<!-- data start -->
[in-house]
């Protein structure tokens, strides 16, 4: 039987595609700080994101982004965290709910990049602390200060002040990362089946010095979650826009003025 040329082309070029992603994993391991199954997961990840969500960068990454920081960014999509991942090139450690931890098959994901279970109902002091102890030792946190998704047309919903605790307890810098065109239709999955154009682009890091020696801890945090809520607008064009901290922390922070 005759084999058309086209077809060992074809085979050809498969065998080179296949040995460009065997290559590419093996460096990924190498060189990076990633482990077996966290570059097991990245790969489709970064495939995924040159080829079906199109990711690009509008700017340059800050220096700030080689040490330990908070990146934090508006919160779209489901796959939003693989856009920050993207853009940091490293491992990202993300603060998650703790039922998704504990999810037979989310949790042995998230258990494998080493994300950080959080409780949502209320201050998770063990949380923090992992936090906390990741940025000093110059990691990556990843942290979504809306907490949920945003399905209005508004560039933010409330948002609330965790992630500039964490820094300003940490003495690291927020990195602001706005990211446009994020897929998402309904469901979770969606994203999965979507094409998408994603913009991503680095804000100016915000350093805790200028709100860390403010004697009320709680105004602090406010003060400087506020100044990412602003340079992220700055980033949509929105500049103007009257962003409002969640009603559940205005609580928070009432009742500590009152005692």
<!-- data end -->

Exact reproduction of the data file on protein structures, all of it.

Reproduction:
[in-house]
């Protein structure tokens, strides 16, 4: 039987595609700080994101982004965290709910990049602390200060002040990362089946010095979650826009003025 040329082309070029992603994993391991199954997961990840969500960068990454920081960014999509991942090139450690931890098959994901279970109902002091102890030792946190998704047309919903605790307890810098065109239709999955154009682009890091020696801890945090809520607008064009901290922390922070 005759084999058309086209077809060992074809085979050809498969065998080179296949040995460009065997290559590419093996460096990924190498060189990076990633482990077996966290570059097991990245790969489709970064495939995924040159080829079906199109990711690009509008700017340059800050220096700030080689040490330990908070990146934090508006919160779209489901796959939003693989856009920050993207853009940091490293491992990202993300603060998650703790039922998704504990999810037979989310949790042995998230258990494998080493994300950080959080409780949502209320201050998770063990949380923090992992936090906390990741940025000093110059990691990556990843942290979504809306907490949920945003399905209005508004560039933010409330948002609330965790992630500039964490820094300003940490003495690291927020990195602001706005990211446009994020897929998402309904469901979770969606994203999965979507094409998408994603913009991503680095804000100016915000350093805790200028709100860390403010004697009320709680105004602090406010003060400087506020100044990412602003340079992220700055980033949509929105500049103007009257962003409002969640009603559940205005609580928070009432009742500590009152005692």